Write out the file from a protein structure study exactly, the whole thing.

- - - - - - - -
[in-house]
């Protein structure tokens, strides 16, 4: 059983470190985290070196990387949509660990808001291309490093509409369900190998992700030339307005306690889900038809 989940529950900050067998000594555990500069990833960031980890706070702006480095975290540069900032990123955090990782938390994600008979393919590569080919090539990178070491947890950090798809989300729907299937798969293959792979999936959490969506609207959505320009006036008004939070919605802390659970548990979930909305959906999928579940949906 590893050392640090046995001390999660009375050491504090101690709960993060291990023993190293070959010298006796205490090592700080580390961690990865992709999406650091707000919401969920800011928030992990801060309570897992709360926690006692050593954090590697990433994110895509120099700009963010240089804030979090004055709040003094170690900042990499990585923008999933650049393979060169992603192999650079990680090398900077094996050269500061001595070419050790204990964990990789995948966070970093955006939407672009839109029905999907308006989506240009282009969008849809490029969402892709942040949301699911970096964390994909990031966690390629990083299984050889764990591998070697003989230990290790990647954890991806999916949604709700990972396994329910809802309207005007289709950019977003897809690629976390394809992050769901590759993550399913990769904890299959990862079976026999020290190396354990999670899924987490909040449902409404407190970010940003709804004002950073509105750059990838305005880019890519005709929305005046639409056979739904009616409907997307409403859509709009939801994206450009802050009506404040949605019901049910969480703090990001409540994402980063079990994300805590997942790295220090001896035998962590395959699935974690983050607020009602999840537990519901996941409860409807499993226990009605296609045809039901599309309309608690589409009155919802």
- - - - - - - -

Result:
[in-house]
């Protein structure tokens, strides 16, 4: 059983470190985290070196990387949509660990808001291309490093509409369900190998992700030339307005306690889900038809 989940529950900050067998000594555990500069990833960031980890706070702006480095975290540069900032990123955090990782938390994600008979393919590569080919090539990178070491947890950090798809989300729907299937798969293959792979999936959490969506609207959505320009006036008004939070919605802390659970548990979930909305959906999928579940949906 590893050392640090046995001390999660009375050491504090101690709960993060291990023993190293070959010298006796205490090592700080580390961690990865992709999406650091707000919401969920800011928030992990801060309570897992709360926690006692050593954090590697990433994110895509120099700009963010240089804030979090004055709040003094170690900042990499990585923008999933650049393979060169992603192999650079990680090398900077094996050269500061001595070419050790204990964990990789995948966070970093955006939407672009839109029905999907308006989506240009282009969008849809490029969402892709942040949301699911970096964390994909990031966690390629990083299984050889764990591998070697003989230990290790990647954890991806999916949604709700990972396994329910809802309207005007289709950019977003897809690629976390394809992050769901590759993550399913990769904890299959990862079976026999020290190396354990999670899924987490909040449902409404407190970010940003709804004002950073509105750059990838305005880019890519005709929305005046639409056979739904009616409907997307409403859509709009939801994206450009802050009506404040949605019901049910969480703090990001409540994402980063079990994300805590997942790295220090001896035998962590395959699935974690983050607020009602999840537990519901996941409860409807499993226990009605296609045809039901599309309309608690589409009155919802």